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Building sustainability Aug 03, 2023

All about particulate matter

What is PM2.5?


Particulate matter—the "PM" in PM2.5—is comprised of tiny particles significantly smaller than a grain of fine beach sand suspended in the atmosphere. The numeric "2.5" in PM2.5 refers to these particles' size in micrometers, or µm. Put simply—they're freakin' tiny!

Airborne particulate matter isn't a single pollutant but a complex combination of solids and aerosols. Particles vary in size and shape; those with a diameter of 10 microns or less (PM10) are inhaled into the lungs and can cause adverse health effects. PM2.5 particles (2.5 microns or less in diameter) are even smaller—about 30 times smaller than the width of a human hair.


Why should you care about monitoring particulate matter in your building?


Monitoring particulate matter levels in your building is vital for several reasons. First, the minuscule size enables particulate matter to infiltrate indoors, bypassing some conventional filtration systems. They are easily inhaled and can penetrate deep into the respiratory tract and cause a range of health problems, from increased hospital admissions for heart and lung issues to acute and chronic bronchitis and worsening asthma attacks.

Further, elevated indoor PM2.5 levels hint at poor indoor air quality (IAQ), which can harm occupants' productivity and comfort. Monitoring indoor PM2.5 levels is essential for health and an optimal working or living environment.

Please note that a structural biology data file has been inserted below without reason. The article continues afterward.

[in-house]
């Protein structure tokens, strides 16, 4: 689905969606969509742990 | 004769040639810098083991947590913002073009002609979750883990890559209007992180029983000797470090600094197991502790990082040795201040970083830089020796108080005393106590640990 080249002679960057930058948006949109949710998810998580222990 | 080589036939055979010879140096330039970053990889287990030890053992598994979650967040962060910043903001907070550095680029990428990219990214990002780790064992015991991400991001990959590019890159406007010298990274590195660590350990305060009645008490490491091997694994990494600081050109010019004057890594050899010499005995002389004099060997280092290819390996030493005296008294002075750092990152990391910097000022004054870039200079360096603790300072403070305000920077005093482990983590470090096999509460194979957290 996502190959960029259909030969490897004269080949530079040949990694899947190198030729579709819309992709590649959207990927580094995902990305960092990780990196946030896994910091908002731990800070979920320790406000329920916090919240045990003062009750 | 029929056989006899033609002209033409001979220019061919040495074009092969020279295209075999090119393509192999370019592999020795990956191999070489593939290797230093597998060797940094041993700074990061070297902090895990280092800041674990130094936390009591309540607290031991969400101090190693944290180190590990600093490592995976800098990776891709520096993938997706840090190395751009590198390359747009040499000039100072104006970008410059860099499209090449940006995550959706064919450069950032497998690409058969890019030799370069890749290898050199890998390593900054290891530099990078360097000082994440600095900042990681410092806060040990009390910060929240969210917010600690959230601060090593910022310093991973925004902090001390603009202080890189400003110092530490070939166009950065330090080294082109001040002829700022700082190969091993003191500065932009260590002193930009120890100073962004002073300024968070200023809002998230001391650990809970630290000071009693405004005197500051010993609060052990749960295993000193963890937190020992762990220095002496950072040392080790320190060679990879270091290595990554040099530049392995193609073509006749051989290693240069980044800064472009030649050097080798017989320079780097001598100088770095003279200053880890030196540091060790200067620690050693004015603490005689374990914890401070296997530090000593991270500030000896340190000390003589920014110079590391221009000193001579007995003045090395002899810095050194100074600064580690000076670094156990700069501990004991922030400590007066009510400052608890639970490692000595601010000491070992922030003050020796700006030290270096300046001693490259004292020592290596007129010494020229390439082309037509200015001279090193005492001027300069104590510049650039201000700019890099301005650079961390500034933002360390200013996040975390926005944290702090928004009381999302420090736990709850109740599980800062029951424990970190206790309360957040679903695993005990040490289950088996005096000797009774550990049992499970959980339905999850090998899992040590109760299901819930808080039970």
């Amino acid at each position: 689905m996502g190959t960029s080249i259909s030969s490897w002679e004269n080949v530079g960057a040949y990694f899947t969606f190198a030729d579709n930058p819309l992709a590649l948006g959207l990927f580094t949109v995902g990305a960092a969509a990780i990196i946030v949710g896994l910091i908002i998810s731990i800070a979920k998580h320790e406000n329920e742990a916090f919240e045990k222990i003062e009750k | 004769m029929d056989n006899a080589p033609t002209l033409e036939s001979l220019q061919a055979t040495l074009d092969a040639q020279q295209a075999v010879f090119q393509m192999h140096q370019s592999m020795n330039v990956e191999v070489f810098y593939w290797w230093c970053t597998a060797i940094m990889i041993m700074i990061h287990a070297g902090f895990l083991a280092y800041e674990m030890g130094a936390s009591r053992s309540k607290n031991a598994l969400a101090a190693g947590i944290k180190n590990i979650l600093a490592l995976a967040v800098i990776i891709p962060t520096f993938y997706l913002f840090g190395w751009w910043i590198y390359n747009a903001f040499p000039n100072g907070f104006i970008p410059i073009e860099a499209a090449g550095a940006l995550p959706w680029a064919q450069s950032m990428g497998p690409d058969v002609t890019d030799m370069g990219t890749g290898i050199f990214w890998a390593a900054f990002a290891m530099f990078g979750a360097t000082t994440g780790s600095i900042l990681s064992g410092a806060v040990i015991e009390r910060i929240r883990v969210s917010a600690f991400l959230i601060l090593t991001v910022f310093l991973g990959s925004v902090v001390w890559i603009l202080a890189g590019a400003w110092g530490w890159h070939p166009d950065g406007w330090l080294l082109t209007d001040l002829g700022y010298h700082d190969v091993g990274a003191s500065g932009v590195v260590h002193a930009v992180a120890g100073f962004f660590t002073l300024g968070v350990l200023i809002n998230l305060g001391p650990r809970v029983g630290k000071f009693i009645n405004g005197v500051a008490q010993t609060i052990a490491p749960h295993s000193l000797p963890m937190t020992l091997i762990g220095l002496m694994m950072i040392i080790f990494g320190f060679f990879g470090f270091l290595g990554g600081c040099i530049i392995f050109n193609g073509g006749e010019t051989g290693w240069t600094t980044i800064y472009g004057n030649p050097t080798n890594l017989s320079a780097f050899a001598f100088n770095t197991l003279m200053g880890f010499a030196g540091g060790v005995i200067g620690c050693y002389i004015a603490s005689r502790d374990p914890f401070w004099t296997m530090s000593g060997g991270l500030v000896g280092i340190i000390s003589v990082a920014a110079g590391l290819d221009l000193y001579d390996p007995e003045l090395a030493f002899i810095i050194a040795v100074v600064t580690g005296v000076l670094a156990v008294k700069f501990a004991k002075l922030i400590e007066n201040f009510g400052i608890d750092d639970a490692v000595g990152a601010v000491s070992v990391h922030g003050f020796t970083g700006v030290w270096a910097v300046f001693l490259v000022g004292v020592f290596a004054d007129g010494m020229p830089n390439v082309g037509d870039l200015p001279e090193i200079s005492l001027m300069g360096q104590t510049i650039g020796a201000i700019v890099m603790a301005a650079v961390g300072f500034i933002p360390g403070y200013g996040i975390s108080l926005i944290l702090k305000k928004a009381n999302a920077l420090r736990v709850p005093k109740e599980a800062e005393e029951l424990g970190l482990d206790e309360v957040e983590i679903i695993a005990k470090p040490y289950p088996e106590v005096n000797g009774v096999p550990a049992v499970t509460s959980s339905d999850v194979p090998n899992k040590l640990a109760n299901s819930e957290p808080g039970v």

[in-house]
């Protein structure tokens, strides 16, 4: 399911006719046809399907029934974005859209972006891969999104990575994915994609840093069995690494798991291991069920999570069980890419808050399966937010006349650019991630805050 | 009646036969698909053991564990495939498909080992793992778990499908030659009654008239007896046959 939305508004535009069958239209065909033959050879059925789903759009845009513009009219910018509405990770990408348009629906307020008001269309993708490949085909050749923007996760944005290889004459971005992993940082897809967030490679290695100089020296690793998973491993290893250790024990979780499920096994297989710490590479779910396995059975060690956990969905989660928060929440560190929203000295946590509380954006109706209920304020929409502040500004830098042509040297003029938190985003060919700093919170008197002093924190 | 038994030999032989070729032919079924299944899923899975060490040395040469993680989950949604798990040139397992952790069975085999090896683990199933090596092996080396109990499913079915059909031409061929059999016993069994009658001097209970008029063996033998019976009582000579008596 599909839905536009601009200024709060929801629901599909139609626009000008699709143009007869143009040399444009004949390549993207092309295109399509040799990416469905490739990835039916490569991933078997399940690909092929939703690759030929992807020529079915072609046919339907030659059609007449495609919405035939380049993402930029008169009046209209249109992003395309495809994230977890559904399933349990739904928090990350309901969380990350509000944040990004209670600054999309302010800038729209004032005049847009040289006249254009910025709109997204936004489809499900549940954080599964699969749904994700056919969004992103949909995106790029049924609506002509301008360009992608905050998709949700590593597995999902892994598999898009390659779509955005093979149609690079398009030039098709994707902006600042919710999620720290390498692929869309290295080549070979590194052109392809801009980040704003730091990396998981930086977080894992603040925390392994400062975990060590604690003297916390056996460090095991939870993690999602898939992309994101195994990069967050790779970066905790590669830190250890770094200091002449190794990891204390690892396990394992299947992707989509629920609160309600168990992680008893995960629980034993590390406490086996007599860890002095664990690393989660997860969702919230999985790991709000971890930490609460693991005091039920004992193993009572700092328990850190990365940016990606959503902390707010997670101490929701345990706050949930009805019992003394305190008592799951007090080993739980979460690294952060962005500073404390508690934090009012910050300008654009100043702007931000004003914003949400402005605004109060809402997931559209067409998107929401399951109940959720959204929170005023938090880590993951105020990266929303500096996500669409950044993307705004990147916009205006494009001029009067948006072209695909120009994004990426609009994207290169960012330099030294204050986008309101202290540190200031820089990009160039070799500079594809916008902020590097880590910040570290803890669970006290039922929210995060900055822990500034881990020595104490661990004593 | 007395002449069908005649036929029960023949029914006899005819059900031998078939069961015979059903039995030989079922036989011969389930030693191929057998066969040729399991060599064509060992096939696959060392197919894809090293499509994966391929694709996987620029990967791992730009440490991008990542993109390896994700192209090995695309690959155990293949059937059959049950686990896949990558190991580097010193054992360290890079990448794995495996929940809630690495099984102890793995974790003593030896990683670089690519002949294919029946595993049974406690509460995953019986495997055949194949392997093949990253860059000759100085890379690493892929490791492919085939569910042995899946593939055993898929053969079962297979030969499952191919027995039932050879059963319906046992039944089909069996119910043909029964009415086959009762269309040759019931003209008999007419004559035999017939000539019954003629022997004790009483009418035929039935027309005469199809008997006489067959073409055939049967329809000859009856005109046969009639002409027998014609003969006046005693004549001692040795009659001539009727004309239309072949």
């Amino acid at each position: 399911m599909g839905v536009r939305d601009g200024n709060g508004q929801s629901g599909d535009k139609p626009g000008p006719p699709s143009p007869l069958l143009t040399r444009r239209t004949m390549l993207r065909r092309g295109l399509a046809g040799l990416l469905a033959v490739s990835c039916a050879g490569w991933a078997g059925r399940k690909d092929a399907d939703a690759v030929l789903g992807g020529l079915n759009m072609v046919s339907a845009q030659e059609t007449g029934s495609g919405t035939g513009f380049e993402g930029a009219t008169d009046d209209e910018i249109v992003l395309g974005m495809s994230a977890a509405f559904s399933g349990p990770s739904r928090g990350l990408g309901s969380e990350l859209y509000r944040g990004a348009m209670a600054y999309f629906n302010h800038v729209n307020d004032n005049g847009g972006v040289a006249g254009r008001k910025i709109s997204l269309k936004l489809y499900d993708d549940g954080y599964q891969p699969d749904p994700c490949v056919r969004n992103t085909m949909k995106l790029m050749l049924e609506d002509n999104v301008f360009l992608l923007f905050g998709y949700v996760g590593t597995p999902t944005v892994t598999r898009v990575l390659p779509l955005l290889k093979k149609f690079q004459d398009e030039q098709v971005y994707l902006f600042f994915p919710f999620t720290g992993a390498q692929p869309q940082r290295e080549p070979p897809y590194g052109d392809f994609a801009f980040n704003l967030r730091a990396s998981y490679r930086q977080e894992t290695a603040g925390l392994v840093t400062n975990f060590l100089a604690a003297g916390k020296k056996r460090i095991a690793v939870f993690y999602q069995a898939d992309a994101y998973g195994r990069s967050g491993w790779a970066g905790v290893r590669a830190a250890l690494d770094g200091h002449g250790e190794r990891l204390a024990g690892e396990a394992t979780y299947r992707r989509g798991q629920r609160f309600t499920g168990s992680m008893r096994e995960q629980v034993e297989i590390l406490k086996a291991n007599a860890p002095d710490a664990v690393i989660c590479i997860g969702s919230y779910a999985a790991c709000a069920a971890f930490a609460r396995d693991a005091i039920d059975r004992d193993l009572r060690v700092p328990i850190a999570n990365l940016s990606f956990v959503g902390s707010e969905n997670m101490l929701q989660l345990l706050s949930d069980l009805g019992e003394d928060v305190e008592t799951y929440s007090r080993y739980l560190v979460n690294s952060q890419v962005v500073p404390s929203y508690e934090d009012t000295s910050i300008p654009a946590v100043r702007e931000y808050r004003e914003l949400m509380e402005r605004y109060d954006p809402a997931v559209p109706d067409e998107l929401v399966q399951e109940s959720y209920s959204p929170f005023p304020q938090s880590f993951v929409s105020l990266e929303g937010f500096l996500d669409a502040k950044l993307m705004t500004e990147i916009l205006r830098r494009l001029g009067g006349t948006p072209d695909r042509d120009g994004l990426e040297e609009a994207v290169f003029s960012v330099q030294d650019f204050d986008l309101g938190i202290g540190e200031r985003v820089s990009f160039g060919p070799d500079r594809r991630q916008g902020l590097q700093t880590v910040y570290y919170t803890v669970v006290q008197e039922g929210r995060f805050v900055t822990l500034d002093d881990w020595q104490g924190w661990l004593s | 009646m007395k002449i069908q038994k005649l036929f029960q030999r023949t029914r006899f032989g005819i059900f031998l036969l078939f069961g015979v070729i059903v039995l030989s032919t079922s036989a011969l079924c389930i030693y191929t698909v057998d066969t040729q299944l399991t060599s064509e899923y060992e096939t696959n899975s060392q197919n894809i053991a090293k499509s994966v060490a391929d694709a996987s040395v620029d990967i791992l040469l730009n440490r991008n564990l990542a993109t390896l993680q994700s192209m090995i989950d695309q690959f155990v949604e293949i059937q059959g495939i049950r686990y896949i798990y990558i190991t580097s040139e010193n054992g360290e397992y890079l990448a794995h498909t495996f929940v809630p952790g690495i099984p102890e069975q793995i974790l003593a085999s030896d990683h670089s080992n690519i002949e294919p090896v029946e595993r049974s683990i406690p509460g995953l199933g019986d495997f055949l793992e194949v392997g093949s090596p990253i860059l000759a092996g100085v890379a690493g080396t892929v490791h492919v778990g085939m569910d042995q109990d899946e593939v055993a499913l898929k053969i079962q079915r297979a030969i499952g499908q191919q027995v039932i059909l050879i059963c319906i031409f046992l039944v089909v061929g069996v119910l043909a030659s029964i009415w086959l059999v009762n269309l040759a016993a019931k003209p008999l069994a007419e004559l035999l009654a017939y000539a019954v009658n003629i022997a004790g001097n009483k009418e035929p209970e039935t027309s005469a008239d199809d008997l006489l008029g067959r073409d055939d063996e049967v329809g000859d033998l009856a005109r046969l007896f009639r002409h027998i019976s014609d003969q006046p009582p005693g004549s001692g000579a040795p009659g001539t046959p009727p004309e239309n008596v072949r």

How does a particulate matter sensor work?


A particulate matter sensor measures the concentration of PM2.5 or PM10 in the air. Most use the principle of light scattering: a light source (commonly an LED) shines on an air sample that contains particulate matter. The particles in the air reflect or scatter this light in various directions, which a photodetector then records. The intensity of this scatter directly correlates to the number of particles, enabling the sensor to calculate the PM2.5 concentration.

The advanced PM2.5 sensors available in Reliable Controls products use laser technology for enhanced precision and have built-in fans to pull in a precise air volume, ensuring an accurate representation of the ambient air (Figure 1). These measurements are provided in micrograms per cubic meter (µg/m³), a standardized unit for air pollution, allowing for easy comparison with international air quality guidelines and standards. These sensors are available for sale today with the MACH-ProView™ series of controllers and in the SMART-Sensor™ and SMART-Sensor EPD wall sensor products.


Figure 1: Measurement principle of particulate matter sensors.


Sensors are a crucial component of any building automation system, collecting data inputs used to control ventilation, air filtration, and other equipment. You can depend on technologies from Reliable Controls to monitor the IAQ in your facilities. Whether you need to measure particulate matter, volatile organic compounds, carbon dioxide, relative humidity, or temperature, Reliable Controls has sensor options to suit a variety of needs.

Learn more about Reliable Controls and IAQ.

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